The dream might be compared, in this regard, to a three-dimensional chess game. Pieces move not only forward, backward, sidewise, or diagonally over 64 squares, as on a normal chess board, but up and down as well over eight levels of 64 squares, only the top level of which is visible to the observing eye. Perceived as game-events on a conventional board such moves would seem absurd: pieces would disappear from view; they would suddenly turn up on squares to which there was no visible move, and so on. The dreamwork resembles such a game in that the logic of its "moves" simply cannot be confined to the visible two-dimensional "brain board" (of, say, a dream report) or the sort of logic we have come to expect in fictions. The rule of thumb would be: if dreaming is thought as it unfolds, probability-seeking must occur at many sensory levels, some of which might appear contradictory on the level of waking ratios of coherence (for example, from my own file of dream "improbabilities": music suddenly becoming palpable, my thought as dreamer becoming the thought of another character, a living spirit emanating from an "innocent" household object, an ear that talks, an eye that listens, a problem solved without having been worked out, an image being simultaneously itself and something else as well, a dream character with alternating identities, etc.). Such things are normal in the dream world and they can be accounted for as the pure thrust of imagination seizing upon the resonances of its own productions.
Finally, there is a possibility that what is visualized in a dream image is itself the confluence of more than one train of thought. For example, the coupling may be a compromise of competing thoughts aroused by prior events in the dream: they don’t "belong" together, they simply happened to "come to mind" at the same time (as opposites attract) with equal probability values, in the way that something seemingly irrelevant often pops into waking thought. Elsewhere I have discussed the relation of dream bizarreness to inner thought (States, 2000), the main idea being that a good deal of thought (if we could "photograph" all its nuances) appears disorganized because it is exploratory—that is, a consequence of first-draft-ness, which consists basically of search-and-adopt or search-and-delete mechanisms involving many blind alleys. How can a medium like the dream be expected to get its ducks in a row without knowing in advance what the ducks are or where they are headed? To paraphrase Michael Gazzaniga, among the "zillions of automatic brain processes" that go on in any feat of cognition, "the mind is the last to know" (1998, 1).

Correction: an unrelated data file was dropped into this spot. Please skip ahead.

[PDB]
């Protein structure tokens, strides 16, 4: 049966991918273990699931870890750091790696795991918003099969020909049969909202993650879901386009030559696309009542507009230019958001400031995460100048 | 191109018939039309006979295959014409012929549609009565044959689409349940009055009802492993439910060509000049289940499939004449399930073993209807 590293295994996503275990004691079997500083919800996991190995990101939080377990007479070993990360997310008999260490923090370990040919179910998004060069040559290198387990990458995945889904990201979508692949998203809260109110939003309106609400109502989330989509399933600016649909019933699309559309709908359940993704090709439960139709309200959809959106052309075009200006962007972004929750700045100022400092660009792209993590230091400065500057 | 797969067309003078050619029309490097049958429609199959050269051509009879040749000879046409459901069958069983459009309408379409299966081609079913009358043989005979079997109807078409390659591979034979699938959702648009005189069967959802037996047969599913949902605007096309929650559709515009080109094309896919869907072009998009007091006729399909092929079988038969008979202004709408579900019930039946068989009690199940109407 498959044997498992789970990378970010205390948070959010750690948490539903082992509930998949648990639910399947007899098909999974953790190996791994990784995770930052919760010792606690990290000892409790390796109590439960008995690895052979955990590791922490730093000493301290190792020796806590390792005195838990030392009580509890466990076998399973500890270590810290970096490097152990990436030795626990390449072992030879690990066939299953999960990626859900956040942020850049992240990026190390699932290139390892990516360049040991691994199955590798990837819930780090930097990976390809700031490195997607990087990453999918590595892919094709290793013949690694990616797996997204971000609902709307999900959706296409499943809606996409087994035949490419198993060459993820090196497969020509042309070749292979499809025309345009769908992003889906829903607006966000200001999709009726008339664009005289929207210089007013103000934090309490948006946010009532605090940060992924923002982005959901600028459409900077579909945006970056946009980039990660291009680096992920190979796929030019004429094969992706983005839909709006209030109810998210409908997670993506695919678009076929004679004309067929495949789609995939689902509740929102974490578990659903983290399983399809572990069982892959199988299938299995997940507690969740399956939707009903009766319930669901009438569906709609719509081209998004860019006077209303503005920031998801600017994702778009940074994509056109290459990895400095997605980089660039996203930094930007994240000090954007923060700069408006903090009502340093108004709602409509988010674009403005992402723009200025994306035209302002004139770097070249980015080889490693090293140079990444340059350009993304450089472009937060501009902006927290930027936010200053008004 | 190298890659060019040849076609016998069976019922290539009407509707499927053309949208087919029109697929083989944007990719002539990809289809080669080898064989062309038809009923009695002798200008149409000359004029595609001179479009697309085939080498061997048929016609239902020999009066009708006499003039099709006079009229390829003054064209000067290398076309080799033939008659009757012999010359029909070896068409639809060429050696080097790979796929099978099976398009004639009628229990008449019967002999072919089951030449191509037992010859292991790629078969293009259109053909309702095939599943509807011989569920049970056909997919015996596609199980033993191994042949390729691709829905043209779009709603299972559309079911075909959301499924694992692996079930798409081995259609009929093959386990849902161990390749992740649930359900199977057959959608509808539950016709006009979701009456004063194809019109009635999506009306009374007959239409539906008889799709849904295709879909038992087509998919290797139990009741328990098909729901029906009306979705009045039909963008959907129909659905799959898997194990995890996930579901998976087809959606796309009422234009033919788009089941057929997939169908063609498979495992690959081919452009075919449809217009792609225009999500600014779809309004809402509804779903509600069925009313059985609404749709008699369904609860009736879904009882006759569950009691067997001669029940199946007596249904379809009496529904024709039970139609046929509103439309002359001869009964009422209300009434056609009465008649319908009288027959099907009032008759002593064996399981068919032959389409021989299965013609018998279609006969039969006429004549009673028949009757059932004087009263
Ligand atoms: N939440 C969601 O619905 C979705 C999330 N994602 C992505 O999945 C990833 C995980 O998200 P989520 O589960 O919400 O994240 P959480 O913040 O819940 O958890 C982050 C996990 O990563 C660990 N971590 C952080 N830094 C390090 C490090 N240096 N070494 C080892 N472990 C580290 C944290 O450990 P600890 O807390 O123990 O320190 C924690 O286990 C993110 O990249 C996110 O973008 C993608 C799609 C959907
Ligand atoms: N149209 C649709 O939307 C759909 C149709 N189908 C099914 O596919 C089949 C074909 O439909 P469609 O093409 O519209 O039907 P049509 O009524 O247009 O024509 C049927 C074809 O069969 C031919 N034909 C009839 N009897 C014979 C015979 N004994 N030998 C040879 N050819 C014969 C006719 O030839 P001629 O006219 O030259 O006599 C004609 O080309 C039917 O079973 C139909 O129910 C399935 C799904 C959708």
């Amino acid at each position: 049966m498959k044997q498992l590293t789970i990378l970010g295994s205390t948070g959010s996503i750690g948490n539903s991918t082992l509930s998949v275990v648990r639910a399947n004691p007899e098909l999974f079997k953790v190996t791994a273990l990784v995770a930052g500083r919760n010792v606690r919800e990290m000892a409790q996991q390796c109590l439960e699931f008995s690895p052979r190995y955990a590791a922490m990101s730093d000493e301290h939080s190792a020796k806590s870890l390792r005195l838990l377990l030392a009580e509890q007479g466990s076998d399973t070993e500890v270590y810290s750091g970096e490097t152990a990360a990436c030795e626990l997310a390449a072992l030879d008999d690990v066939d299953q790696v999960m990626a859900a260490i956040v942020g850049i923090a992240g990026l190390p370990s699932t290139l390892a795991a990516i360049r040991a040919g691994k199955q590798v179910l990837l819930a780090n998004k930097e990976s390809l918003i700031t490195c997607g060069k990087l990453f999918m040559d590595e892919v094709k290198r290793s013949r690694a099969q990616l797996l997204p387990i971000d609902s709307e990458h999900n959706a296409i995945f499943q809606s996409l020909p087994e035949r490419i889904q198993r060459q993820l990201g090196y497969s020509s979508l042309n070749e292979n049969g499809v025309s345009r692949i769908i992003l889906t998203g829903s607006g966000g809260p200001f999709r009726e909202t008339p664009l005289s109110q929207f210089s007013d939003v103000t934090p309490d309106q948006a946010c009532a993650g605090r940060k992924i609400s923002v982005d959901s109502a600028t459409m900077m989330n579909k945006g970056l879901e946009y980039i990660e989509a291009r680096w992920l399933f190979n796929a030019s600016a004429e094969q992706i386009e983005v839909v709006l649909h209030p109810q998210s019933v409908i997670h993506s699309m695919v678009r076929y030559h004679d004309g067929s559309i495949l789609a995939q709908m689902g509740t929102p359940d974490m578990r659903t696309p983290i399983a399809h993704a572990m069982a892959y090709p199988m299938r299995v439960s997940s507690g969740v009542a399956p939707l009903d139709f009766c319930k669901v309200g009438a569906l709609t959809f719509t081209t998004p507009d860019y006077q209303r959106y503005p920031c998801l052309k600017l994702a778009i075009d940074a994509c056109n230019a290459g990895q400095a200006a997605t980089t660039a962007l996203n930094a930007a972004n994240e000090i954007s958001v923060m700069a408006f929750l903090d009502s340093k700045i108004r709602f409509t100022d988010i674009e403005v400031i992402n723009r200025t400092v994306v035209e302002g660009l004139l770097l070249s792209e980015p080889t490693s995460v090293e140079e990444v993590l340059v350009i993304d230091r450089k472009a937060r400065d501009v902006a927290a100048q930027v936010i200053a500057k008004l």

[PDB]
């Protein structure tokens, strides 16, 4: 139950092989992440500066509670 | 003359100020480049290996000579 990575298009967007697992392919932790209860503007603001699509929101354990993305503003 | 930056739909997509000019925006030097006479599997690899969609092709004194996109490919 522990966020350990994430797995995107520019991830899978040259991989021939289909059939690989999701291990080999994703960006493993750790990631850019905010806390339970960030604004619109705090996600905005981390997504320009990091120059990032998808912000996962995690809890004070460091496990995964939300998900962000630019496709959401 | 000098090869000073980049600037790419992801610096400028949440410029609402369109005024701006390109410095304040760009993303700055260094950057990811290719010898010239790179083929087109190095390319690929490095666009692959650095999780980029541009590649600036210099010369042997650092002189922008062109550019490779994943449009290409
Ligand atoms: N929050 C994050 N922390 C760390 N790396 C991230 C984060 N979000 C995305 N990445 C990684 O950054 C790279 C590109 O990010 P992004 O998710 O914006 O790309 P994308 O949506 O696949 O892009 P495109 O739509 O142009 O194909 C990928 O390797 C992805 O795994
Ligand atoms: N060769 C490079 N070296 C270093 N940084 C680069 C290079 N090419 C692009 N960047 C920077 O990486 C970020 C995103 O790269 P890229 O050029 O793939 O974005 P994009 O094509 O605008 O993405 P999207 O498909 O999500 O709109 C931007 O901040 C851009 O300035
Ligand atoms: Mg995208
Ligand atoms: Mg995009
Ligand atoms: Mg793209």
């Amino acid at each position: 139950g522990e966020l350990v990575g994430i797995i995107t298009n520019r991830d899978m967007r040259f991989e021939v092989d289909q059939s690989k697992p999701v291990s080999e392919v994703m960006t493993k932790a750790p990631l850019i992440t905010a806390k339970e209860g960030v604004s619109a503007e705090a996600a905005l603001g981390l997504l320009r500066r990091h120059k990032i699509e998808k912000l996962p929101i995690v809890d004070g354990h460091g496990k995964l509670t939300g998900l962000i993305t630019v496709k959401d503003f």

To ignore these possibilities amounts to ignoring the immense neural delicacy and evanescence of mental representations and the incredible creative freedom of mind afforded by the dream state. It is perhaps this freedom to expand associational possibilities across sensory limits that makes the dream state an extremity in the spectrum of thought—not unique in its function, perhaps, but capable of sorting out resemblances and probabilities at a sub-narrative level. The question of what dreams do for us is clearly up in the air. But it seems plausible that if the mind couldn’t put Aunt Tina on a tricycle, or confuse mother with Boris Karloff, its creative capacity might be greatly reduced. Dream distortion, with or without chemical influence, may be a form of pretend play which maximizes our associative capability far beyond its expected needs, and allows us to remain flexible in the face of a new emergency.